The Brooklyn Nets might be the poster child for failed superteams. Remember that 2013-2014 team with five…wait, I’m sorry, seven literal current (at that time) and former All-Stars? Or the “7-11” Nets that my colleague Jonathan “JG Smoove” Goudeau called a potential failure from when James Harden was traded? Maybe we can revisit the OK3 Experiment or the 2012-2013 Lakers that had two-time MVP Steve Nash, prime Dwight Howard, and a top-five MVP candidate in Kobe Bryant? It’s not always the players, more often than not, it’s the fit of said players.
So why is it that Russell Westbrook is the scapegoat? Why is he the sacrificial lamb so to speak? Because in life and the sports world especially, there always has to be someone or something to blame misfortune on. And throughout the history of the NBA, there is often someone who the media makes sure unfairly receives the blame for the lack of success the league’s golden children endure. Currently, it’s former MVP and Mr. Triple Double himself, Russell Westbrook.
I have watched Russell Westbrook’s Hall of Fame career since his rookie year in Oklahoma City. He is on a list of my five favorite players. Except the Washington Wizards during the height of the pandemic, I have seen him play, in person, for every team he’s been moved to, and I’ll do so for the remainder of his career. However, as much as I am a fan, I would be remiss to say that Russ has brought some of the blame upon himself. The keyword is some, not all.
No elite player is without their flaws, and Russ is among those at the top of that list. A consistent record-setter, Russell Westbrook, up until the Utah trade, was making a case for 6th Man of the Year. Averaging 16-6-7 in 49 games off the bench, this has not been his most efficient season, but it has been one of his most consistent. Taking on a role he is not used to showed his willingness to make things work in LA. There is just one question that has yet to be answered.
What the Brodie knows is that time is slipping away to win the ever-elusive NBA championship. We now need to see is if Westbrook can escape something I mentioned in my last article about him.
Nearly a year ago, I called Russ this generation’s Allen Iverson. A player who is as polarizing as he is perplexing. What comes with that is whether he can let go of or share the spotlight long enough to be carried as much as he does the carrying. As of Tuesday morning, the Clippers are seen as the frontrunner to sign Westbrook.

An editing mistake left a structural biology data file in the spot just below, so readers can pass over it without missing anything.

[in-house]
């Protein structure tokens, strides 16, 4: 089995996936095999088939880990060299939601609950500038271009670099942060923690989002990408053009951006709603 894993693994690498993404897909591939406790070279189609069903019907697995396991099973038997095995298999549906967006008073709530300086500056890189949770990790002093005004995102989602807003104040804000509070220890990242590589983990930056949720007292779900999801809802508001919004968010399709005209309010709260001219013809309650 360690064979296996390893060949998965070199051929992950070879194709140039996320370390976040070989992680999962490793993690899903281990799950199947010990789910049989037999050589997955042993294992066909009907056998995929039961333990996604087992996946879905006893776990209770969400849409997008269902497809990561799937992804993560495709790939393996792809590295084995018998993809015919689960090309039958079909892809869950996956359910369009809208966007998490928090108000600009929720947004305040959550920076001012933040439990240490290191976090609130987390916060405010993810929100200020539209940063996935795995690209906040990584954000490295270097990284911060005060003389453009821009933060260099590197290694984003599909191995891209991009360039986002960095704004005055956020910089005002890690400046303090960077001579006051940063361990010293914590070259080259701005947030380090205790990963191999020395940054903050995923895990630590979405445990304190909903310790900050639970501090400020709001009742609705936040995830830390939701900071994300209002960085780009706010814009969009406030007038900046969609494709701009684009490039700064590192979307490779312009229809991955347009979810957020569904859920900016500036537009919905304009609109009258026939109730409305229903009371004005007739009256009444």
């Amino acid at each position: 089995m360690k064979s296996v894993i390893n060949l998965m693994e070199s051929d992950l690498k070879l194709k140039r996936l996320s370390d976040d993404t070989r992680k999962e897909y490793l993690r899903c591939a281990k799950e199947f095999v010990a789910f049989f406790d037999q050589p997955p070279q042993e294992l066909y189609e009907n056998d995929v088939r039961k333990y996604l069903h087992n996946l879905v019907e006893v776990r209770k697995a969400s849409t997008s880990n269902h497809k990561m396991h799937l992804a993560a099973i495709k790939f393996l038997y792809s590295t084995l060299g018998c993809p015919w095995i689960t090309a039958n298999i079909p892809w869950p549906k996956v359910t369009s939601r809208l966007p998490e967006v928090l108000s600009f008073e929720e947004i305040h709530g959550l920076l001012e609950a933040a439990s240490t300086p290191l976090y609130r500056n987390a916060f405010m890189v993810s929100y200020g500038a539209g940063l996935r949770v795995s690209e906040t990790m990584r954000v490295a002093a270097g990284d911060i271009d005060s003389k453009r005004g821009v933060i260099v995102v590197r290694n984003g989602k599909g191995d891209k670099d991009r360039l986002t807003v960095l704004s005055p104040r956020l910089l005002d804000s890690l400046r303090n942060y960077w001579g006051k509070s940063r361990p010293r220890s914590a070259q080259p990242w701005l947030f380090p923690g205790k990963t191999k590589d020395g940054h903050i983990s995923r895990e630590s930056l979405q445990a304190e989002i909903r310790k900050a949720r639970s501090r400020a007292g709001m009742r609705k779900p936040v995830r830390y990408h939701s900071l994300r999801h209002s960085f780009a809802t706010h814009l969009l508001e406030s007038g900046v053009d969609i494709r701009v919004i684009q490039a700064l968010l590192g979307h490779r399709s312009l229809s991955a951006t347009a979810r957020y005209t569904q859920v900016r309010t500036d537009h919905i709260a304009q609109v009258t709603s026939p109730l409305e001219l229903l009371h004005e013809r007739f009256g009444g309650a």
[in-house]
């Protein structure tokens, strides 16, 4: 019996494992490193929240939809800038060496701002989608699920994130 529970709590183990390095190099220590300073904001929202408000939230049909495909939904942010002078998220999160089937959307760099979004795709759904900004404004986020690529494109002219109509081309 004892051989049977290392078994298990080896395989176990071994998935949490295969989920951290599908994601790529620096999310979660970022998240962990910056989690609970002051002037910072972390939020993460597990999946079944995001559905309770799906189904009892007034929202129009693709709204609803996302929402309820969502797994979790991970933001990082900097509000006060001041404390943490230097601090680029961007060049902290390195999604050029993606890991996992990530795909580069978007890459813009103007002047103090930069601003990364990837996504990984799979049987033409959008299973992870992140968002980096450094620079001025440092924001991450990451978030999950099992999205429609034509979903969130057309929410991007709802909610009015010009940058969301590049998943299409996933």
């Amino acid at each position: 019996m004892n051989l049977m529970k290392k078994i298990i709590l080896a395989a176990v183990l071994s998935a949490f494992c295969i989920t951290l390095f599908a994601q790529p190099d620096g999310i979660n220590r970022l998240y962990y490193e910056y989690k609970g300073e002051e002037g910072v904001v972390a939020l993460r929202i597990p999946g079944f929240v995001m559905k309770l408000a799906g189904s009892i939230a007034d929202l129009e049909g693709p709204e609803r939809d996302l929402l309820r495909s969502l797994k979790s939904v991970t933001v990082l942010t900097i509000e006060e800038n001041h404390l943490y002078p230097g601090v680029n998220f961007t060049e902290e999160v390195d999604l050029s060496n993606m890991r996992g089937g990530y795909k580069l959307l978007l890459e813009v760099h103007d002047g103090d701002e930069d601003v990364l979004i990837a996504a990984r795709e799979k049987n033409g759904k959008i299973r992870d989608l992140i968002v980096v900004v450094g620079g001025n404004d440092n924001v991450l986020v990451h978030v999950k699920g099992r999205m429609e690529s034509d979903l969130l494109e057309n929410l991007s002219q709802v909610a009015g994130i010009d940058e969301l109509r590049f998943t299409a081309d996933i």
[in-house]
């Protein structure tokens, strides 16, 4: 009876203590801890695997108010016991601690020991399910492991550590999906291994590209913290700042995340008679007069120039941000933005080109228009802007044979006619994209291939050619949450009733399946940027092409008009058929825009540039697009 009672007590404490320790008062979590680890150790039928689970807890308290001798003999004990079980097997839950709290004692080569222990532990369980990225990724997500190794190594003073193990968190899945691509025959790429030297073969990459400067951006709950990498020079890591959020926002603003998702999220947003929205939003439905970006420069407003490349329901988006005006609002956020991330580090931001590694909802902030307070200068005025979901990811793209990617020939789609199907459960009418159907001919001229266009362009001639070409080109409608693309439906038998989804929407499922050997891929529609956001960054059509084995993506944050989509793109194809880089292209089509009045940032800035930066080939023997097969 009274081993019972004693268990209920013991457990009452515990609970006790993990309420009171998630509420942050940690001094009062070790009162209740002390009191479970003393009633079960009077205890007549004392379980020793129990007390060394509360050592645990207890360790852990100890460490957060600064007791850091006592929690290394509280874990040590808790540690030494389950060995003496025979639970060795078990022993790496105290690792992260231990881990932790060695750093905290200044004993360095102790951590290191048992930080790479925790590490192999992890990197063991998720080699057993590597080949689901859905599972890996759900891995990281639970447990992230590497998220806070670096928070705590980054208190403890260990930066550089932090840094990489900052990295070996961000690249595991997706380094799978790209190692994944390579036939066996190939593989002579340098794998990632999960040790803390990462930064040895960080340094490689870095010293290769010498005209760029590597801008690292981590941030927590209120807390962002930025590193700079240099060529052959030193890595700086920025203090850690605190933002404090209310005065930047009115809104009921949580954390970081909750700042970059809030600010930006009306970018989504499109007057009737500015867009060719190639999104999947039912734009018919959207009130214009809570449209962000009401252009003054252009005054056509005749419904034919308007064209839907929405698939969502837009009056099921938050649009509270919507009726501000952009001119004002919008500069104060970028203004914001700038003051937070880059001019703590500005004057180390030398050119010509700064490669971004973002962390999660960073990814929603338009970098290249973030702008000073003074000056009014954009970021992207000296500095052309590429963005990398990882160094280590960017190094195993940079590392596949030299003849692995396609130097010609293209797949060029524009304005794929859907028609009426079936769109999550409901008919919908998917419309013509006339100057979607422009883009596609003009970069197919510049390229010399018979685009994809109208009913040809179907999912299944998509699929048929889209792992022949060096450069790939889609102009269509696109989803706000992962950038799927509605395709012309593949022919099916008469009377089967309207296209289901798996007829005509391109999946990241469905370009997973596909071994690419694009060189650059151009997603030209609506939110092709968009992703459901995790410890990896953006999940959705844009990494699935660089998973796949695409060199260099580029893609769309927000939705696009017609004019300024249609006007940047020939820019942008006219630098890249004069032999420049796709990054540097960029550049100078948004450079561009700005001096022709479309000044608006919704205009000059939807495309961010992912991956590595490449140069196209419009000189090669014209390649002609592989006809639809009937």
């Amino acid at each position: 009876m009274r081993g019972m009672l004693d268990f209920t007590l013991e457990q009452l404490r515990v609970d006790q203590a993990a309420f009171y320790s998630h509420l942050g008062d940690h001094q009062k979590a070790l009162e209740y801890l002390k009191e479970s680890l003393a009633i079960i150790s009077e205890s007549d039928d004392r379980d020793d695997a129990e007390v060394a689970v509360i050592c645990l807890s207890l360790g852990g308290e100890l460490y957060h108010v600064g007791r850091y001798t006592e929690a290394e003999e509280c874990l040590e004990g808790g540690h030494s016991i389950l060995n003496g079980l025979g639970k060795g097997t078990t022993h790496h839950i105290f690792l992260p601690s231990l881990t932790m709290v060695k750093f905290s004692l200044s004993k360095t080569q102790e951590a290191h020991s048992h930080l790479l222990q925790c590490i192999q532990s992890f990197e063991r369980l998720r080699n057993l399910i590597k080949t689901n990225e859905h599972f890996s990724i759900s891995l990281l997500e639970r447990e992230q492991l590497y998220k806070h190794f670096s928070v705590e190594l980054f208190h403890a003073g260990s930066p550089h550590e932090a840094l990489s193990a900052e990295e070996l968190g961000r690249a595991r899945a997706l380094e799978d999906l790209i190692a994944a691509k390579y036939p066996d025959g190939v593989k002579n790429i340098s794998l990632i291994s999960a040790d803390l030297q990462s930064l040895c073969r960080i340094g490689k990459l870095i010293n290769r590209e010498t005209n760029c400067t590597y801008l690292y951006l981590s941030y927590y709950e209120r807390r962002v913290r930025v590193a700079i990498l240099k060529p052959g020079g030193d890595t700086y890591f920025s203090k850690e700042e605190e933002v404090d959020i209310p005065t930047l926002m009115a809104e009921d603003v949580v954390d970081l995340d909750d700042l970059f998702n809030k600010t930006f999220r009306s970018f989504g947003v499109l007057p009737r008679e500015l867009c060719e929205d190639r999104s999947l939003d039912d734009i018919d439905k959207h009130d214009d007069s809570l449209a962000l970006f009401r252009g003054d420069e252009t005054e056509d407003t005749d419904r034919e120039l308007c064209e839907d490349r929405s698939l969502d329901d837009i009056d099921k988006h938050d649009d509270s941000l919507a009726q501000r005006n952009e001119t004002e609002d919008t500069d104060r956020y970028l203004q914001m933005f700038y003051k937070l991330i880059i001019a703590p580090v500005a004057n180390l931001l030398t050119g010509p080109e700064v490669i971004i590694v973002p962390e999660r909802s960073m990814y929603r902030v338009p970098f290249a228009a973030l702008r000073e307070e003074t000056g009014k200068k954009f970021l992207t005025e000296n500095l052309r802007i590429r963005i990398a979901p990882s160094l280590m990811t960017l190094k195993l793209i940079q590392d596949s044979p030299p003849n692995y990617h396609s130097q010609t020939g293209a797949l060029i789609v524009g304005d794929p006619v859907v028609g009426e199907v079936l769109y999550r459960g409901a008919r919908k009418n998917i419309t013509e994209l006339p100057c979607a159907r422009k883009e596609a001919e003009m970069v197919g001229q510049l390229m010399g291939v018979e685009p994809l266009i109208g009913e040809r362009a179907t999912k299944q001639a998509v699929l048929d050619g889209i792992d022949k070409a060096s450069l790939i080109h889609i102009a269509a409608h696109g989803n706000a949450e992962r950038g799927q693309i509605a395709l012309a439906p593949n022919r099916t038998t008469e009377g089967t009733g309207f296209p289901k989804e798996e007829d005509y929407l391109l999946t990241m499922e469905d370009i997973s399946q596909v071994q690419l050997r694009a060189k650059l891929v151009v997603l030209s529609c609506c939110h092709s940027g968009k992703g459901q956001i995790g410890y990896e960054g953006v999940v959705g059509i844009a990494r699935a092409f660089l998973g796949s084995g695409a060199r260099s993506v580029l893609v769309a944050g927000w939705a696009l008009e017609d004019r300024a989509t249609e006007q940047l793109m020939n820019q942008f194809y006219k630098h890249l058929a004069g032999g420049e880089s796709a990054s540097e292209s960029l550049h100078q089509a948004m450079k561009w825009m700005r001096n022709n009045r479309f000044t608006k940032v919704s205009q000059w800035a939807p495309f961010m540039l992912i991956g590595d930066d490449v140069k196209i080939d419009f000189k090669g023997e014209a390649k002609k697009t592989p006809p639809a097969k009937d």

Until its official, allow me to remind you of all he’s accomplished throughout his fifteen-year career:
- Only player in the NBA to win the scoring title, MVP, and average a Triple- Double in a season
- Only player in NBA history to win back-to-back All-Star MVP game awards.
- Only player in NBA history to average 40 points, 12 rebounds, and 11 assists over a 5-game span.
- First player in NBA history to record five consecutive 30-point triple-doubles in a season.
- NBA’s 2017 Most Valuable Player
- Two time scoring leader
- Only player in NBA history to average a triple-double throughout three consecutive seasons and in four out of five seasons.
- Only player in NBA history to record a triple-double without missing a free throw or field goal (3/22/2017 against Philadelphia 76ers).
- 2012 Olympic Gold Medalist
- 2010 FIBA World Championship Gold Medalist
- NBA’s All-Time leader in triple-doubles (198 and counting)
- Top-Ten All-Time in total assists (9,002 and counting)
Russell Westbrook is arguably a top-five point guard ever. The only stain on his career will be a missed championship if he never gets the chance to win one. Not one teammate, not even Kevin Durant, has said he’s a bad teammate, that he’s a bad leader, or a bad locker room presence. It has always been said by teammates and rivals alike that he is professional and that players love competing with and against him. These “reports” seem to come from thin air. Westbrook isn’t a bad person or teammate, he just cares so much that it can look bad in the moments of his play. That is the most curious this about Russell Westbrook. He loves the game so much it often gets in the way of his chance for the ultimate victory. But that is nothing to fault him for.